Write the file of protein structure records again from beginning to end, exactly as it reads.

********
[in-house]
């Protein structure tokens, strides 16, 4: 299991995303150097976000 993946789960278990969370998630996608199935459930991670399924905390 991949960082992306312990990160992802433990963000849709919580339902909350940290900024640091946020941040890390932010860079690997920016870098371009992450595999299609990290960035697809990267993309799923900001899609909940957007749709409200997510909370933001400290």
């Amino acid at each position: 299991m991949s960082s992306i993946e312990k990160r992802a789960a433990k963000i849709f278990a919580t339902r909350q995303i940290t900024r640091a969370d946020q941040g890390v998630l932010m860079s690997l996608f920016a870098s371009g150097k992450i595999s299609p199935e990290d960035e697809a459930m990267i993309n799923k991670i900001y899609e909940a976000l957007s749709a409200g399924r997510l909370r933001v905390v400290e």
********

[in-house]
């Protein structure tokens, strides 16, 4: 299991995303150097976000 993946789960278990969370998630996608199935459930991670399924905390 991949960082992306312990990160992802433990963000849709919580339902909350940290900024640091946020941040890390932010860079690997920016870098371009992450595999299609990290960035697809990267993309799923900001899609909940957007749709409200997510909370933001400290």
């Amino acid at each position: 299991m991949s960082s992306i993946e312990k990160r992802a789960a433990k963000i849709f278990a919580t339902r909350q995303i940290t900024r640091a969370d946020q941040g890390v998630l932010m860079s690997l996608f920016a870098s371009g150097k992450i595999s299609p199935e990290d960035e697809a459930m990267i993309n799923k991670i900001y899609e909940a976000l957007s749709a409200g399924r997510l909370r933001v905390v400290e």